If you have ever faced the diagnosis of a terminal illness or been present as a loved one dies you know deep in your heart that those who face the prospect (or reality) of a shortened existence think very differently about the world and their place in it.
Have I lived a fulfilling life? Have I been a good friend/spouse/parent? Why didn’t I leave that soul-destroying job and pursue my dreams? Why did I let myself become angst ridden over “having” to own the latest car or new sofa/TV/home appliance?
It seems that at the one time in our life when everything is laid bare and the truly important issues come to mind we reflect not on wealth, material goods, social status but rather happiness, legacy, a fulfilled life and strong relationships. Therefore either all terminal diseases attack the brain and distort brain function to “make” us believe that being good is better than being rich OR the shock of a diagnosis of a terminal illness brings clarity to an otherwise confused life.
Much has been written about the nation of Bhutan. It is a very poor nation that has only recently started to become part of the 21st-century world. The Bhutanese people are Buddhists and this in turn creates the model that suggests that beneficial development of human society takes place when material and spiritual development occur side by side to complement and reinforce each other. They have this wonderful desire to measure not GDP but rather GNH (Gross National Happiness).
Visitors to this very poor country marvel at how content the people are. Truly content, and yet how can this be so? Why aren’t they demonstrating in the streets demanding their right to buy a 50-inch LED HD TV and to have access to 450 gaming machines and a humongous, disgusting “club” to house these testaments to the stupidity of mankind? It is infuriating to those who are convinced that just focusing on your personal needs and the pursuit of financial wealth will of themselves lead to a happier life.
In his book Affluenza, Clive Hamilton references the dramatic increase in real net worth of Australian families from the 1950s to now. i.e. most of us are much, much richer than our peers were some 50 years ago. Yet survey after survey tells us that we are no happier than we were as a nation 50 years ago and in fact many measures (e.g. pro-rata prescriptions of ant-depressants) suggest we are a much sadder bunch than our peers in the 1950s. As we have hoarded more and more we want more and more and as we get more and more we become sadder and sadder.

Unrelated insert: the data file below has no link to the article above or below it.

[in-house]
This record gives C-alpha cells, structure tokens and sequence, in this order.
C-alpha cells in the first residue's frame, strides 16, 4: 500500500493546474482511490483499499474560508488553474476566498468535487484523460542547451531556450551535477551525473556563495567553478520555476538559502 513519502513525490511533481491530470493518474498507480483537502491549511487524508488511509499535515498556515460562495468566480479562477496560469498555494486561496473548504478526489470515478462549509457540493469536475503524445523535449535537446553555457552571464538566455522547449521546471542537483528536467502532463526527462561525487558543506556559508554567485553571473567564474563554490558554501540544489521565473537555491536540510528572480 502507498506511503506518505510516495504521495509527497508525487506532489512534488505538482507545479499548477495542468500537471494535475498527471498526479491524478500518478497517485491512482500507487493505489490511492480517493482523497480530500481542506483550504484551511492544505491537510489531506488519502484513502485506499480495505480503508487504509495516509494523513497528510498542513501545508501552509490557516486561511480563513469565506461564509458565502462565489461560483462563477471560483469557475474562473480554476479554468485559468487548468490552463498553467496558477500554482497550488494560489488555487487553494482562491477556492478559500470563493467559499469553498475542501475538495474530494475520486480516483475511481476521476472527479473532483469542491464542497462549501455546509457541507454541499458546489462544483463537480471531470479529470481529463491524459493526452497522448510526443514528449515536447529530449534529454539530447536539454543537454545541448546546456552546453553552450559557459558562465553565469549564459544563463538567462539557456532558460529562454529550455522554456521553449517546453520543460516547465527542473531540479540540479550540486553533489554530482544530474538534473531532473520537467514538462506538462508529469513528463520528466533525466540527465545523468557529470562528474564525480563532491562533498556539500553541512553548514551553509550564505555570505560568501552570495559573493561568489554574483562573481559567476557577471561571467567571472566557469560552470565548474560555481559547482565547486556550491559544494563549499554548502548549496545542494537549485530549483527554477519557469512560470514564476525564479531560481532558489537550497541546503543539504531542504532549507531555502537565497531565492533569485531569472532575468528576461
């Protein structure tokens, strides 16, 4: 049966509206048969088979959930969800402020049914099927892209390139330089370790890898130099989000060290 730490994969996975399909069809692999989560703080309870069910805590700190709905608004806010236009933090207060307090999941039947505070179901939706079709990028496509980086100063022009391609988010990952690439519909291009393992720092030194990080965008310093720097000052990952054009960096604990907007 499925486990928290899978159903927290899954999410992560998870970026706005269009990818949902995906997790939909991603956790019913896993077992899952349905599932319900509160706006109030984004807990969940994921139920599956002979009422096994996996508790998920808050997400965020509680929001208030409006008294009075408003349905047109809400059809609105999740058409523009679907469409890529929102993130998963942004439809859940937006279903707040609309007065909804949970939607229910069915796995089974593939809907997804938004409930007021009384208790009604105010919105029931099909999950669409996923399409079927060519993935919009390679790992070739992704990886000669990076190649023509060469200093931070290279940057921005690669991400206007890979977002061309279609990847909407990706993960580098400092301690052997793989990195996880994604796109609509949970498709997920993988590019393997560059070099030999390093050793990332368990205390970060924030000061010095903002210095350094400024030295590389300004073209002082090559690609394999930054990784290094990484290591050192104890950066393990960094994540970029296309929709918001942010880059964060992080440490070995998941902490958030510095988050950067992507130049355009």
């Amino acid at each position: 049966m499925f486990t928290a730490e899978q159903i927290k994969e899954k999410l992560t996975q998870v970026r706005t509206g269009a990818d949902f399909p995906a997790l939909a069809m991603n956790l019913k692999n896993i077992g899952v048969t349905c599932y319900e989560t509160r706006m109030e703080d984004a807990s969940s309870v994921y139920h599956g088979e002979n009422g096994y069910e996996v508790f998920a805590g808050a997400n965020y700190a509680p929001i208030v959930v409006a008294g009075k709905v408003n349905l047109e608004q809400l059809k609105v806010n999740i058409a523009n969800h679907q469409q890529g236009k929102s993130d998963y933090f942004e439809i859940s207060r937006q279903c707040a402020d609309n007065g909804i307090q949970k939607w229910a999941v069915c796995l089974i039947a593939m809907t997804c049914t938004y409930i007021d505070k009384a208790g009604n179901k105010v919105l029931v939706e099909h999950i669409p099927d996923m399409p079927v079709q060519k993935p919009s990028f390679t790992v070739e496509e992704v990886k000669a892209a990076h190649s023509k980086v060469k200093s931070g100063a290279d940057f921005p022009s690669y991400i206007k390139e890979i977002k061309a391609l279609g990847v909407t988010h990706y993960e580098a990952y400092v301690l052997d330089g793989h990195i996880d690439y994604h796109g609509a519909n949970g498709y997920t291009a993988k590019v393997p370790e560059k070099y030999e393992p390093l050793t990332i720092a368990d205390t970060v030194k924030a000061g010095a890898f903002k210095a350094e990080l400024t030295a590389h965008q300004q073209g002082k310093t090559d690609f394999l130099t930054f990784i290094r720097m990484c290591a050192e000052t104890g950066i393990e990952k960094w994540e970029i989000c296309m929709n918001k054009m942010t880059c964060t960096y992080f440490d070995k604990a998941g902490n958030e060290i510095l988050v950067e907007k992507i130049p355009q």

Interestingly also over the past 50 years there has been a significant drop off in all forms of volunteering. Whether it is the formalised groups such as Rotary or APEX, church groups, school parent groups, or just getting parents to coach sports teams — wherever you look, the number of people spending time on voluntary work is declining. Of course, people are volunteering, however, in declining numbers. Is it that community groups need less help or that we care less because we are too focused on our own needs?
Abraham Maslow was the father of Maslow’s hierarchy of needs whose work on the motivations of humans was seminal in the development of many psychological models and a general understanding of why we do things. In his book, Maslow on Management, he discusses a search for the sub-section of the human race that seemed the most fulfilled, most productive group.
In his travels he came across the Blackfoot Indians of Canada. Here he found a tribe where the cultural and societal constructs that exist in our Western world were turned on their head. In the Blackfoot tribe there was no dominant leader. If the tribe went to war, then the most logical war-like tribe member took over leadership. If the tribe needed to hunt, then the best hunter became leader and if they needed to grow crops, then the most skilled agriculturalist became the leader.